A fantasy football sleeper can only go under the radar for so long, especially with how fantasy football has grown in the past five or so years. And there’s no greater example of this than Houston Texans rookie running back Dameon Pierce. After rushing for 86 yards and one touchdown on 11 carries in three preseason games, Pierce’s fantasy stock has climbed the likes of Mount Everest.
Just a few weeks ago Pierce was being drafted as a late-round flier, but with his recent eruption he’s being selected in the middle rounds of drafts. Pierce has a clear path to a consistent workload, but how effective he’ll be with that workload is still a question mark.
A lot of the skepticism surrounding Pierce has to do with the number of carries he handled in college. In Pierce’s four seasons with the Florida Gators, he never surpassed 106 rushing attempts in a season. During his final two seasons at Florida, Pierce averaged 8.24 rushing attempts per game, but also averaged 5.2 yards per carry.
What also has to be taken into account for Pierce’s low workload is that former Gators quarterback, Emory Jones, rushed for 759 yards on 143 attempts last season. Even with the lack of carries, Pierce still managed to rush for 574 yards and piled up 16 touchdowns from scrimmage.
For whatever reason, Pierce wasn’t able to command a full workload in college but he’ll have a chance to this season. To put it bluntly, the Texans running back depth isn’t very inspiring.
Rex Burkhead figures to get the bulk of the pass-catching duties, which puts a cap on Pierce’s ceiling but Pierce figures to dominate the rushing attempts. After Burkhead, the Texans have Dare Ogunbowale and Royce Freeman, but it’s highly unlikely they cut into Pierce’s touches significantly.
Even though Pierce appears to have his name firmly etched as RB1 for the Texans, the offensive line in front of him will need to take a massive step forward. Last season, the Texans offensive line was the 29th worst-graded line according to PFF, and also had the worst run blocking grade at 47.4. Going into this season, PFF has the Texans offensive line ranked 22nd, and if Pierce is going to be a viable fantasy option, their run-blocking will need to see a big improvement.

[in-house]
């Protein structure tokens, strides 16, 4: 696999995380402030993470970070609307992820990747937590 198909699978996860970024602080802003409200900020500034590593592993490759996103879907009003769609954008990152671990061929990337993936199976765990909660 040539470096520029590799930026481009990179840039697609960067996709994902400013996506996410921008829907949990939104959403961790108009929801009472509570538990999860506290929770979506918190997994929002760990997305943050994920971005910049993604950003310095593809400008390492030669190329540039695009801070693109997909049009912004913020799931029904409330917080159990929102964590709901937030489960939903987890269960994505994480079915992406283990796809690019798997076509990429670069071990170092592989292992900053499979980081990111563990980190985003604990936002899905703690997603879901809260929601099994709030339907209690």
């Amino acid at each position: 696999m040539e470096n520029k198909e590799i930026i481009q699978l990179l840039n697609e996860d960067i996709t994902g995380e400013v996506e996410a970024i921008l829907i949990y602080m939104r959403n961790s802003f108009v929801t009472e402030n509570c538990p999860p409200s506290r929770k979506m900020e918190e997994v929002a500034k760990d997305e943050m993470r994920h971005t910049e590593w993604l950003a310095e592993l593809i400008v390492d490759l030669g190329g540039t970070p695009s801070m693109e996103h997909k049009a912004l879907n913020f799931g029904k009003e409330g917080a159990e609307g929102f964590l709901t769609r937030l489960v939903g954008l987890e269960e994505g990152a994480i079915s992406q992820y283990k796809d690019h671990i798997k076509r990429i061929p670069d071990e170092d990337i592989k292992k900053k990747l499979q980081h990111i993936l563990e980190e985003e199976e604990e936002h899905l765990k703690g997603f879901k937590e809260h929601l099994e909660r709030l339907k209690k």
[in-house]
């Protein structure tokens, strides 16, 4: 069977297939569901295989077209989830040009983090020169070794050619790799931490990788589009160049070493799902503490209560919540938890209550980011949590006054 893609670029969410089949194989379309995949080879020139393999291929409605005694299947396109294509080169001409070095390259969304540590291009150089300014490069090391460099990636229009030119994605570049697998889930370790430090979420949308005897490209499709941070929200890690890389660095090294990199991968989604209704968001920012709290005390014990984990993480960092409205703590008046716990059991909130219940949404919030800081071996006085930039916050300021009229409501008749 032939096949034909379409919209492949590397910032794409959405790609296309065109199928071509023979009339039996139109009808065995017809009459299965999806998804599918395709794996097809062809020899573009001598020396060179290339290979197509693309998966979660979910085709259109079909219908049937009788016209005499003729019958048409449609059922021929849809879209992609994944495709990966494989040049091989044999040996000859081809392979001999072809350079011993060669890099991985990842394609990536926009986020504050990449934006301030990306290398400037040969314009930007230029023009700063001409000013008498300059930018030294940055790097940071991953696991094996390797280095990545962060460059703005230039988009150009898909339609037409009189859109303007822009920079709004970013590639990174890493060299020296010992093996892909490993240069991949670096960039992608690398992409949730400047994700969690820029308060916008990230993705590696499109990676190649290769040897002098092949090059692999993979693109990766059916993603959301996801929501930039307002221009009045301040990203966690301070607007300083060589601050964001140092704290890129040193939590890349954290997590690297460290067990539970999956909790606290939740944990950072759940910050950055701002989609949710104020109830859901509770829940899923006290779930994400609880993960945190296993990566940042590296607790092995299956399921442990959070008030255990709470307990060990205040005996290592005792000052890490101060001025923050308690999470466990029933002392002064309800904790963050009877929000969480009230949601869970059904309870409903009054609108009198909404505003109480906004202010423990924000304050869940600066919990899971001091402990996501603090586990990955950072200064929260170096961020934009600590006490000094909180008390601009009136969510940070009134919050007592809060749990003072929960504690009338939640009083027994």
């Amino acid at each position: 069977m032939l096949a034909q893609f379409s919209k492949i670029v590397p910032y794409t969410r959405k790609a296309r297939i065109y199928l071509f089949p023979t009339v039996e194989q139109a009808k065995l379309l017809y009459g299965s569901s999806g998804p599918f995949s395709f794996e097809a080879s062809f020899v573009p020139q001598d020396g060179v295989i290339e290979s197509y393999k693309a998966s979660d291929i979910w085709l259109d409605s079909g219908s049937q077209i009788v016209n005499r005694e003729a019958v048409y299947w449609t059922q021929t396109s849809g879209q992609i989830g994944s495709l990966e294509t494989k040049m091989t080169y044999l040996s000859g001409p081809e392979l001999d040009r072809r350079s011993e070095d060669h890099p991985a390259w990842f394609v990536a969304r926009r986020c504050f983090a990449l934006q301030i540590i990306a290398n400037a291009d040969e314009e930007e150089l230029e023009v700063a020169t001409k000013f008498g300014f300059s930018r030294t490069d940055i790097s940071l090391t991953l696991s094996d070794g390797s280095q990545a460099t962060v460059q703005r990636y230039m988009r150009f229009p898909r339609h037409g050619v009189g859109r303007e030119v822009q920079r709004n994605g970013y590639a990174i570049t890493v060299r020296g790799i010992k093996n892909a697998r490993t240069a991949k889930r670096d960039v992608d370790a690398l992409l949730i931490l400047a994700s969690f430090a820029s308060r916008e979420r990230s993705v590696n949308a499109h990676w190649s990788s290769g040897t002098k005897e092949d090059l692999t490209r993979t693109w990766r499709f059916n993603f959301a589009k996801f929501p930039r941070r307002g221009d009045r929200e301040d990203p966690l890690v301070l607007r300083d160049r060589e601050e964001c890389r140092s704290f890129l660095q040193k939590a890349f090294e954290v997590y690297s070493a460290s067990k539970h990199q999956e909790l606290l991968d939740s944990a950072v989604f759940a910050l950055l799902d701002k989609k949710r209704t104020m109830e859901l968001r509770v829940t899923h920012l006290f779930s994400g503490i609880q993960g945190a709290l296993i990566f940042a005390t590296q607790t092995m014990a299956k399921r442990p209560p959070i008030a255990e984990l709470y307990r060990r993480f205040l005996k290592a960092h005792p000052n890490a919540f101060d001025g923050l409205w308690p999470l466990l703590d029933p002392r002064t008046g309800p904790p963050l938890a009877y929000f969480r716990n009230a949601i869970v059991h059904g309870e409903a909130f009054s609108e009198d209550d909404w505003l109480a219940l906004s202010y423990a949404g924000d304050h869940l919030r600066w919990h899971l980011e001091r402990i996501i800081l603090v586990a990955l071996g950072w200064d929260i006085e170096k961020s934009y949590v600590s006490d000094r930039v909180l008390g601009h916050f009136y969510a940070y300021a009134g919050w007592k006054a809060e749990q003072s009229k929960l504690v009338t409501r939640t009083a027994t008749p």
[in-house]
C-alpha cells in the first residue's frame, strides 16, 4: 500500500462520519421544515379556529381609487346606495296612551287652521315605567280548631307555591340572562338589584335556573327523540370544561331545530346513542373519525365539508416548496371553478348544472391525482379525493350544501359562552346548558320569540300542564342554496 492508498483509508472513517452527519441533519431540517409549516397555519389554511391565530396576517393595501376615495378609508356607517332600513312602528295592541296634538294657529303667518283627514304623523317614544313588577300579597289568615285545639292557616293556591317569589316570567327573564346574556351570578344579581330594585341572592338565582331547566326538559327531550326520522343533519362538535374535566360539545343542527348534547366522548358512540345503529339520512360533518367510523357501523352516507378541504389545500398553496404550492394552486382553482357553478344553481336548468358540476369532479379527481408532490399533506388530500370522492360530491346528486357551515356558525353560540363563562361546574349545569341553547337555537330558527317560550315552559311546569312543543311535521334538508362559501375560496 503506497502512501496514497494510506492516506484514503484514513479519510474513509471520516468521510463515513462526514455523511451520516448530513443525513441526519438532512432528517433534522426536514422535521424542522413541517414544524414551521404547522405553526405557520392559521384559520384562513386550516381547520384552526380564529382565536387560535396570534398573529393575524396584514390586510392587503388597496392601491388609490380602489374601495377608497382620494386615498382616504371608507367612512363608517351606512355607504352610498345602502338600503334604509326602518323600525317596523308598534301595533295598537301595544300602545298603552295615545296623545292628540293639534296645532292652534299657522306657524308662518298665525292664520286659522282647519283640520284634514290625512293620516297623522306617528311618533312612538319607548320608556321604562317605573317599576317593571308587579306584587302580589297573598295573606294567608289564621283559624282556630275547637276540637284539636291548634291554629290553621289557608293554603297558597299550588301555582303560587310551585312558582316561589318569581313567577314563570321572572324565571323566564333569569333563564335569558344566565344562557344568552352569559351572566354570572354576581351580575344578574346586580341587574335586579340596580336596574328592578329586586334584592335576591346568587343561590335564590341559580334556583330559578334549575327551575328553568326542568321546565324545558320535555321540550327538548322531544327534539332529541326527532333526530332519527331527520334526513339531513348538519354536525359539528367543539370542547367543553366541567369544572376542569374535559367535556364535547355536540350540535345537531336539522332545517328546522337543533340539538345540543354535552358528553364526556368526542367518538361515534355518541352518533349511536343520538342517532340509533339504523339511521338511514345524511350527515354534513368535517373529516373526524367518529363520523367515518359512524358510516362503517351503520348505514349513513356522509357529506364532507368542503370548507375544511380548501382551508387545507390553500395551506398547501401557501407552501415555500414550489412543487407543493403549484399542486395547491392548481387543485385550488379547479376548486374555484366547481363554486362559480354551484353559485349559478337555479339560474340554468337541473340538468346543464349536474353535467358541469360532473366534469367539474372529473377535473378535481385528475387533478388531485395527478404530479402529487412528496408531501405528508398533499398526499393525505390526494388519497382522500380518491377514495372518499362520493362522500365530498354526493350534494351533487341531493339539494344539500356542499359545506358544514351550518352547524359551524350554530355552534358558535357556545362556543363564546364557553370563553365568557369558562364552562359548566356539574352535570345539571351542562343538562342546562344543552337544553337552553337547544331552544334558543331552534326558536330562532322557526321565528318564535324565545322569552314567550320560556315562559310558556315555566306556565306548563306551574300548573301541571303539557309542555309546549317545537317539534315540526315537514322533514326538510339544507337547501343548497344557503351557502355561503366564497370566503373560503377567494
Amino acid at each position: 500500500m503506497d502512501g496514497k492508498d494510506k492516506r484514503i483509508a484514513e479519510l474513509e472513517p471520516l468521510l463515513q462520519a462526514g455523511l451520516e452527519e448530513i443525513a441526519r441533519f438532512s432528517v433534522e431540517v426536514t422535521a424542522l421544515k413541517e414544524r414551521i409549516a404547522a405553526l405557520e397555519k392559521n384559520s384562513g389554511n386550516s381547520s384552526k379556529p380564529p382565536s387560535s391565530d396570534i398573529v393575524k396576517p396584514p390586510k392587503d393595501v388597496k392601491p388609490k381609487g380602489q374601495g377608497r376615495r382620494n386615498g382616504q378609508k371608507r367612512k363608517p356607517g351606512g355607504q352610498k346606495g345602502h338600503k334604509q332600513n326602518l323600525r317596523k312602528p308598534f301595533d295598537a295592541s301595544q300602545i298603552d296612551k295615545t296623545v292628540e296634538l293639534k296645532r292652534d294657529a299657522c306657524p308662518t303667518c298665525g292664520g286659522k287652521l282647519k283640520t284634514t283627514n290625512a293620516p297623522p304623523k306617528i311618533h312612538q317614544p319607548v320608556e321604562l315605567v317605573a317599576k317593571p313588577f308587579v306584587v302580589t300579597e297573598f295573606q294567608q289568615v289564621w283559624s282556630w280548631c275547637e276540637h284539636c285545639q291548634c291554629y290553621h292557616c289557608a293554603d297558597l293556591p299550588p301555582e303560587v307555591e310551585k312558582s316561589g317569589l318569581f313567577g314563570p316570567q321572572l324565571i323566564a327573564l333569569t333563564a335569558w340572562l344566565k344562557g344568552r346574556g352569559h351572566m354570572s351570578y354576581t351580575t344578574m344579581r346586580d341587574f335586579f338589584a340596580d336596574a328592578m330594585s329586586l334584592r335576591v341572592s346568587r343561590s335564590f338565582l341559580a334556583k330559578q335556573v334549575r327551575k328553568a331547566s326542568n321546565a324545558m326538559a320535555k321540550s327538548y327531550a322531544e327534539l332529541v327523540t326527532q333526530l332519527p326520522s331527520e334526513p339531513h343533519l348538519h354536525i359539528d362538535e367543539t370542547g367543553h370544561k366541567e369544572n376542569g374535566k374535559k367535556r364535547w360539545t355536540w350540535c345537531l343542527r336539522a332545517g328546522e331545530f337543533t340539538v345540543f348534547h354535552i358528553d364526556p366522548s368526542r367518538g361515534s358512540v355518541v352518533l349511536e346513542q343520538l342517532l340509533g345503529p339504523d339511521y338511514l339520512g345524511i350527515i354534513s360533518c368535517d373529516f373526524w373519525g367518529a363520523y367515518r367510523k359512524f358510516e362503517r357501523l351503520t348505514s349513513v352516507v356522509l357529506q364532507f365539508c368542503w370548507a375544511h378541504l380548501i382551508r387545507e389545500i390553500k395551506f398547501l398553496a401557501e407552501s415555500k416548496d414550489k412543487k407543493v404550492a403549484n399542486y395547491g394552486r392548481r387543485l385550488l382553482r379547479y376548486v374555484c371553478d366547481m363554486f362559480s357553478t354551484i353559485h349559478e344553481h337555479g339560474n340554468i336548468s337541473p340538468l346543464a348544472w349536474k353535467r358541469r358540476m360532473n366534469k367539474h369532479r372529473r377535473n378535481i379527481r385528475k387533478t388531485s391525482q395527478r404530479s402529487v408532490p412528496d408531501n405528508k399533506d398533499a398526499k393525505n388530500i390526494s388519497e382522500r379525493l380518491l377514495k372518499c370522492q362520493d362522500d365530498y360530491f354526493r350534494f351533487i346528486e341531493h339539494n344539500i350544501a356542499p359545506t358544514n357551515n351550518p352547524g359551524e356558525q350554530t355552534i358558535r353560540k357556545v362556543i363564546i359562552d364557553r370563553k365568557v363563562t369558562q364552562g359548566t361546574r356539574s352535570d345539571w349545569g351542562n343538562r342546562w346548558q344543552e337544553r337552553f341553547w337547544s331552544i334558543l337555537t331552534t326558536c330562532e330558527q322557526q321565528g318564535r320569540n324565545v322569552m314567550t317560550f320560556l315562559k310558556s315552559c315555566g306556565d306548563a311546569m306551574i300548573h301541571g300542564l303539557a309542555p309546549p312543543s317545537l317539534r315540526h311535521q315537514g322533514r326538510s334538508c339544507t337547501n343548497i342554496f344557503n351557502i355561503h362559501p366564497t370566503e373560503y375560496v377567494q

Besides the potential workload issues and offensive line issues, some people are also skeptical because there isn’t much precedent of a rookie running back that was drafted in the fourth round or later, producing a top-30 fantasy running back season.
The few names that have been able to achieve that mark in the past 10 years consist of Jordan Howard, James Robinson, Elijah Mitchell and Michael Carter. So it’s not impossible that Pierce joins those ranks, it just might not be the likeliest of outcomes.
The most likely outcome for Pierce is that he’s a reliable flex option that could jump into the RB2 conversation, and that’s fine. As most fantasy owners know, it’s much more difficult to find a reliable running back than a wide receiver.
Pierce has league-winning upside because of his presumed role in the Texans offense, however, we shouldn’t assume that he is automatically going to take the fantasy world by storm.